Farm-based maize silage digester located near Neumünster in Germany, 2007 – the green, inflatable biogas holder is shown on top of the digester. Right: Two-stage, low solids, UASB digestion component of a mechanical biological treatment system near Tel Aviv; the process water is seen in balance tank and sequencing batch reactor, 2005. via en.wikipedia.org
AD Industry Gives Back to the Communities Where they are Installed
Renewable energy installations, and bioenergy in particular, are praised with giving a lot back to the communities where they are installed. Apart from jobs – there are 119,900 people employed in the bioenergy sector in Germany – they add to the districts’ commercial tax income, often generate income from land leases, bring business to local companies, and save on expenses for imported fossil fuels. Kern says that Neuhardenberg, a village close to the Polish border with a population of 2,700 and sandy, low-yield soils, is seeing just such benefits from Odega’s new plant.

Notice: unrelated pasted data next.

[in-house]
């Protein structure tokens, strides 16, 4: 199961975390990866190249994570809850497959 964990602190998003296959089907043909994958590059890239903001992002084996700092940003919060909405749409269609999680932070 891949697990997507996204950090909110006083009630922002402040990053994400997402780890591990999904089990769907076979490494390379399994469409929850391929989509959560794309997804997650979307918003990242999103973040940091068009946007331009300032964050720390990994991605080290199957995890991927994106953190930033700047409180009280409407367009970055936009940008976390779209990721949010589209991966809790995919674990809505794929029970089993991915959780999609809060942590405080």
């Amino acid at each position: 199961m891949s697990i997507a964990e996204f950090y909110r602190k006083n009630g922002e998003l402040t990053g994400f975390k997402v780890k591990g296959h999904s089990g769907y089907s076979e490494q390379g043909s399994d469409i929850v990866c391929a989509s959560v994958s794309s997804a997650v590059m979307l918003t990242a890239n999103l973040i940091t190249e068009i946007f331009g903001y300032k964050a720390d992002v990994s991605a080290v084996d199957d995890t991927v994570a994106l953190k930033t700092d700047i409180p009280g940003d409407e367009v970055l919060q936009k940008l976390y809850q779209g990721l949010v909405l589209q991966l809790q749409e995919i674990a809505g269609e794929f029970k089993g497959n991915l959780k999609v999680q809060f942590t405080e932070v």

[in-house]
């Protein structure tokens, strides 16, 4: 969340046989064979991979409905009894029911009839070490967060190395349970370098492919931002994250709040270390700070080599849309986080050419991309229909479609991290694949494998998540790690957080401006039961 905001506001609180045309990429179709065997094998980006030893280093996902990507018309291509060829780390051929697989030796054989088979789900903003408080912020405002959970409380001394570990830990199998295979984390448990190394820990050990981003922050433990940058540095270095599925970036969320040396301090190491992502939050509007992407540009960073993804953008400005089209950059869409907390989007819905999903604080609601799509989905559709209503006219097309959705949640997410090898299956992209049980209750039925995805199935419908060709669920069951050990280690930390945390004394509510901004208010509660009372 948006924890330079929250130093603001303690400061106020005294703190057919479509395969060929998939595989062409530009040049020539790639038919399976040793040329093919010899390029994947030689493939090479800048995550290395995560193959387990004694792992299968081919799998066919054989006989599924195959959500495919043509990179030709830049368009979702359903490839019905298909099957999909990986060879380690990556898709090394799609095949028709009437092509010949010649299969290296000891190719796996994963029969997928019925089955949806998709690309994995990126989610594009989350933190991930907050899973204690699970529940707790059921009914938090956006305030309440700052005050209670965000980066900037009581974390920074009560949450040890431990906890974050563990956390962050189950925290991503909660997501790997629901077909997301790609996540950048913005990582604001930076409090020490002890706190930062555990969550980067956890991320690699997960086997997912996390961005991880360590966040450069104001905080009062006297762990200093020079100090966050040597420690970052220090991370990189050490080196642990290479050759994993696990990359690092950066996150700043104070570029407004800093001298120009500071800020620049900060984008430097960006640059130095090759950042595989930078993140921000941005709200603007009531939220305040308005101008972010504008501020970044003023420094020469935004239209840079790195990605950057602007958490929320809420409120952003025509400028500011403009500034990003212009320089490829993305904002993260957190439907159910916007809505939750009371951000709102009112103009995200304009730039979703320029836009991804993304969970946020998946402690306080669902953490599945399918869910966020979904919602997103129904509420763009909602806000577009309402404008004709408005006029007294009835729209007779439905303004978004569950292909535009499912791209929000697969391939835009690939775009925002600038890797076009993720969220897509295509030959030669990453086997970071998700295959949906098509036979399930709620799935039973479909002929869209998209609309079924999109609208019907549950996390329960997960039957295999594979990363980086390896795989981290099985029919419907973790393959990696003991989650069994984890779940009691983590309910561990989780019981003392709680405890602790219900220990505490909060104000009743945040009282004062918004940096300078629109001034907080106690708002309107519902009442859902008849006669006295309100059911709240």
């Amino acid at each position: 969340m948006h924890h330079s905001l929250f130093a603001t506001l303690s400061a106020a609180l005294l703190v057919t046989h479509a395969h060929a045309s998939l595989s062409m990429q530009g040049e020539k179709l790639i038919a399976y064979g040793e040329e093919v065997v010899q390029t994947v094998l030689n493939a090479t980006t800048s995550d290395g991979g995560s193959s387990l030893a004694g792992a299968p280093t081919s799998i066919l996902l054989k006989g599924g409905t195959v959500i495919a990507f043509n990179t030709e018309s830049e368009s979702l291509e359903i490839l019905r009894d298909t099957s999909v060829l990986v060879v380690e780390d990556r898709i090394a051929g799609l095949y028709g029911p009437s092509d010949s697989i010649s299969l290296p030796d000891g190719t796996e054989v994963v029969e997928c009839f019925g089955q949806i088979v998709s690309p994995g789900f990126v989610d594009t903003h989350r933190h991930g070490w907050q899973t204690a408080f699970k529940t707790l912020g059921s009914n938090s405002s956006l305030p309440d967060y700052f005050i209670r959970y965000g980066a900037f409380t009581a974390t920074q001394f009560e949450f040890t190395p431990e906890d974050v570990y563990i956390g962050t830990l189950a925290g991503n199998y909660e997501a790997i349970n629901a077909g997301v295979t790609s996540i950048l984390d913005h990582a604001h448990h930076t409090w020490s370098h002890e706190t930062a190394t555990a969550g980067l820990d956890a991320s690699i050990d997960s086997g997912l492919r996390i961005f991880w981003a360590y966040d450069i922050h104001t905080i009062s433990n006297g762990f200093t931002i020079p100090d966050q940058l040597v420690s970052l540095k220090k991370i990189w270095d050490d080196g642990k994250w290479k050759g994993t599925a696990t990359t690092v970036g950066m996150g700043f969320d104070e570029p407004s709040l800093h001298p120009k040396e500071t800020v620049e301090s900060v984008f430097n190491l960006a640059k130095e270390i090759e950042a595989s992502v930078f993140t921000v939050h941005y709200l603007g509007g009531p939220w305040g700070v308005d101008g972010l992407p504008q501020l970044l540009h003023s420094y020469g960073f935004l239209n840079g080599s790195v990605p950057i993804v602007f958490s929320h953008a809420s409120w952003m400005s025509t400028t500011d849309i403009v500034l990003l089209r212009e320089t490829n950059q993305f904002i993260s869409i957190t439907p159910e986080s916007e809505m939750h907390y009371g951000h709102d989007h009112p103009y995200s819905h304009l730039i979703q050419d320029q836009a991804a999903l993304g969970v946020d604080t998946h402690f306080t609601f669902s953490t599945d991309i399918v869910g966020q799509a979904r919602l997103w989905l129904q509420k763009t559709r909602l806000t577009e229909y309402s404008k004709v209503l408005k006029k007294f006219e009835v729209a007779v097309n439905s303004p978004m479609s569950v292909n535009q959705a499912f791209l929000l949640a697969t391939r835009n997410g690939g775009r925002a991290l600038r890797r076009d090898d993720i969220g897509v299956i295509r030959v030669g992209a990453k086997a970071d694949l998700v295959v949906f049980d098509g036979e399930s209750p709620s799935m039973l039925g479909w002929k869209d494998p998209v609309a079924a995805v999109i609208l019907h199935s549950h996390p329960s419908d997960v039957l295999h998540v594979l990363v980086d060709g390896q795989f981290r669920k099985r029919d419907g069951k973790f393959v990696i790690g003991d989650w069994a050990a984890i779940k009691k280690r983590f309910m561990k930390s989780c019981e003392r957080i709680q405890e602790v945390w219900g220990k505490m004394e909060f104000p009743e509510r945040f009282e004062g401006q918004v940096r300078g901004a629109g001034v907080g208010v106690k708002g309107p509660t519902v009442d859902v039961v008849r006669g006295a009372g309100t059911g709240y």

Germany has Embarked on the Quest to Decarbonise its Economy
Germany’s project to decarbonise its economy (the Energiewende or energy transition) while at the same time quitting nuclear power has so far focused mainly on the electricity sector. Renewables covered roughly a third of the country’s power consumption in 2015. But while wind and solar PV fluctuate with the weather, posing logistical challenges for the grid, biomass could be controllable in much the same way as conventional power sources. As a rule, biomass is used to fuel small combined heat and power (CHP) plants, meaning it’s also making a significant contribution to a shift to renewables in the heating sector – which has so far lagged behind power in the race to ditch fossil fuels. via www.cleanenergywire.org